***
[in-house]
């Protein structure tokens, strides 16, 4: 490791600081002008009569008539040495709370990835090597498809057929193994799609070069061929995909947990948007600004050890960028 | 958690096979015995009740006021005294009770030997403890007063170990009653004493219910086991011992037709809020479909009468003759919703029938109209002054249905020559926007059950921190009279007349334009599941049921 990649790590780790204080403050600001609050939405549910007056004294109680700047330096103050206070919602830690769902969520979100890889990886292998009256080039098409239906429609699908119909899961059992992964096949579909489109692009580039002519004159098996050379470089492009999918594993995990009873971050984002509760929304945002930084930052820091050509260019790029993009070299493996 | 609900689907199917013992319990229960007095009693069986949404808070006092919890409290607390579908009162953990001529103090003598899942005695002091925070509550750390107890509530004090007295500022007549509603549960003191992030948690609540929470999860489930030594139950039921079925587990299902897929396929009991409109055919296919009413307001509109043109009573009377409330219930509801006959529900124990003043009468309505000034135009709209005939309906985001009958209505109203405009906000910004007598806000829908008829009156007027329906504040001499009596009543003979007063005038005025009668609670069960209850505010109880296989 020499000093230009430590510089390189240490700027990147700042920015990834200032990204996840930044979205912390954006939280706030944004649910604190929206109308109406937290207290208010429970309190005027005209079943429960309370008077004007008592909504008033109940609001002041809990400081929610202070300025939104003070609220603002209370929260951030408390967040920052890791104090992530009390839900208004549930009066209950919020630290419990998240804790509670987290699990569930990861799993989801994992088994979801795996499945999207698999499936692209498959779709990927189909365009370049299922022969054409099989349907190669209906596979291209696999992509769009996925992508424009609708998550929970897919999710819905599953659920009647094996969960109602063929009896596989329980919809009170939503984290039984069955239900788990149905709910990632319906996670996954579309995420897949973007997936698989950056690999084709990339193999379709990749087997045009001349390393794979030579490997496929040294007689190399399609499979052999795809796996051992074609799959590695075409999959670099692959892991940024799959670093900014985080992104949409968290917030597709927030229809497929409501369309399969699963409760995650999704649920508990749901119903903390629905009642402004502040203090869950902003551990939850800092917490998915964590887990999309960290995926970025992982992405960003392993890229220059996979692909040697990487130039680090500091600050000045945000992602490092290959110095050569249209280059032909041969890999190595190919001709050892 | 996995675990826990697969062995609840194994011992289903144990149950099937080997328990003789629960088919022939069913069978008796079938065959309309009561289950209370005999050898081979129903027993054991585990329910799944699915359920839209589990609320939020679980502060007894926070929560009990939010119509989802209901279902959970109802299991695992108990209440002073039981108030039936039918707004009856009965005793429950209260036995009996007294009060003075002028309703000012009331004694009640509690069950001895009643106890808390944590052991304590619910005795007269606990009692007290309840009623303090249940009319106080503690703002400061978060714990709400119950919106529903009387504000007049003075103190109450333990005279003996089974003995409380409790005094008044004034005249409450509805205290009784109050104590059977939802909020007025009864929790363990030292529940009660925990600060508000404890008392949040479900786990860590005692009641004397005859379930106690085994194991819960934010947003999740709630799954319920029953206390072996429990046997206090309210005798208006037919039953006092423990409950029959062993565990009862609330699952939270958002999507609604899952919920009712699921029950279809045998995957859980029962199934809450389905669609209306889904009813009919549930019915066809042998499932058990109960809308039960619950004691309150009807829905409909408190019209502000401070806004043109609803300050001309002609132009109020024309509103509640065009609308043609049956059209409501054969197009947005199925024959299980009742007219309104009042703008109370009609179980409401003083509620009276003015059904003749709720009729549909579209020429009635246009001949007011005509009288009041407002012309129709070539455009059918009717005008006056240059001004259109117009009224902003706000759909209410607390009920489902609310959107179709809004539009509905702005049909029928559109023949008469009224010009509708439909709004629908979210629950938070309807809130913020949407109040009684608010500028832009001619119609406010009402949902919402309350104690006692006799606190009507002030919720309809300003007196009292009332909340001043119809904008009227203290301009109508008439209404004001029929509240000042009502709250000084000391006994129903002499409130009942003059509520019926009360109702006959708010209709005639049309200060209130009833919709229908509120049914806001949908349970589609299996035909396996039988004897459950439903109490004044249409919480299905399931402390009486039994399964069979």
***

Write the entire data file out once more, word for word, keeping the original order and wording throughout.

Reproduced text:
[in-house]
């Protein structure tokens, strides 16, 4: 490791600081002008009569008539040495709370990835090597498809057929193994799609070069061929995909947990948007600004050890960028 | 958690096979015995009740006021005294009770030997403890007063170990009653004493219910086991011992037709809020479909009468003759919703029938109209002054249905020559926007059950921190009279007349334009599941049921 990649790590780790204080403050600001609050939405549910007056004294109680700047330096103050206070919602830690769902969520979100890889990886292998009256080039098409239906429609699908119909899961059992992964096949579909489109692009580039002519004159098996050379470089492009999918594993995990009873971050984002509760929304945002930084930052820091050509260019790029993009070299493996 | 609900689907199917013992319990229960007095009693069986949404808070006092919890409290607390579908009162953990001529103090003598899942005695002091925070509550750390107890509530004090007295500022007549509603549960003191992030948690609540929470999860489930030594139950039921079925587990299902897929396929009991409109055919296919009413307001509109043109009573009377409330219930509801006959529900124990003043009468309505000034135009709209005939309906985001009958209505109203405009906000910004007598806000829908008829009156007027329906504040001499009596009543003979007063005038005025009668609670069960209850505010109880296989 020499000093230009430590510089390189240490700027990147700042920015990834200032990204996840930044979205912390954006939280706030944004649910604190929206109308109406937290207290208010429970309190005027005209079943429960309370008077004007008592909504008033109940609001002041809990400081929610202070300025939104003070609220603002209370929260951030408390967040920052890791104090992530009390839900208004549930009066209950919020630290419990998240804790509670987290699990569930990861799993989801994992088994979801795996499945999207698999499936692209498959779709990927189909365009370049299922022969054409099989349907190669209906596979291209696999992509769009996925992508424009609708998550929970897919999710819905599953659920009647094996969960109602063929009896596989329980919809009170939503984290039984069955239900788990149905709910990632319906996670996954579309995420897949973007997936698989950056690999084709990339193999379709990749087997045009001349390393794979030579490997496929040294007689190399399609499979052999795809796996051992074609799959590695075409999959670099692959892991940024799959670093900014985080992104949409968290917030597709927030229809497929409501369309399969699963409760995650999704649920508990749901119903903390629905009642402004502040203090869950902003551990939850800092917490998915964590887990999309960290995926970025992982992405960003392993890229220059996979692909040697990487130039680090500091600050000045945000992602490092290959110095050569249209280059032909041969890999190595190919001709050892 | 996995675990826990697969062995609840194994011992289903144990149950099937080997328990003789629960088919022939069913069978008796079938065959309309009561289950209370005999050898081979129903027993054991585990329910799944699915359920839209589990609320939020679980502060007894926070929560009990939010119509989802209901279902959970109802299991695992108990209440002073039981108030039936039918707004009856009965005793429950209260036995009996007294009060003075002028309703000012009331004694009640509690069950001895009643106890808390944590052991304590619910005795007269606990009692007290309840009623303090249940009319106080503690703002400061978060714990709400119950919106529903009387504000007049003075103190109450333990005279003996089974003995409380409790005094008044004034005249409450509805205290009784109050104590059977939802909020007025009864929790363990030292529940009660925990600060508000404890008392949040479900786990860590005692009641004397005859379930106690085994194991819960934010947003999740709630799954319920029953206390072996429990046997206090309210005798208006037919039953006092423990409950029959062993565990009862609330699952939270958002999507609604899952919920009712699921029950279809045998995957859980029962199934809450389905669609209306889904009813009919549930019915066809042998499932058990109960809308039960619950004691309150009807829905409909408190019209502000401070806004043109609803300050001309002609132009109020024309509103509640065009609308043609049956059209409501054969197009947005199925024959299980009742007219309104009042703008109370009609179980409401003083509620009276003015059904003749709720009729549909579209020429009635246009001949007011005509009288009041407002012309129709070539455009059918009717005008006056240059001004259109117009009224902003706000759909209410607390009920489902609310959107179709809004539009509905702005049909029928559109023949008469009224010009509708439909709004629908979210629950938070309807809130913020949407109040009684608010500028832009001619119609406010009402949902919402309350104690006692006799606190009507002030919720309809300003007196009292009332909340001043119809904008009227203290301009109508008439209404004001029929509240000042009502709250000084000391006994129903002499409130009942003059509520019926009360109702006959708010209709005639049309200060209130009833919709229908509120049914806001949908349970589609299996035909396996039988004897459950439903109490004044249409919480299905399931402390009486039994399964069979």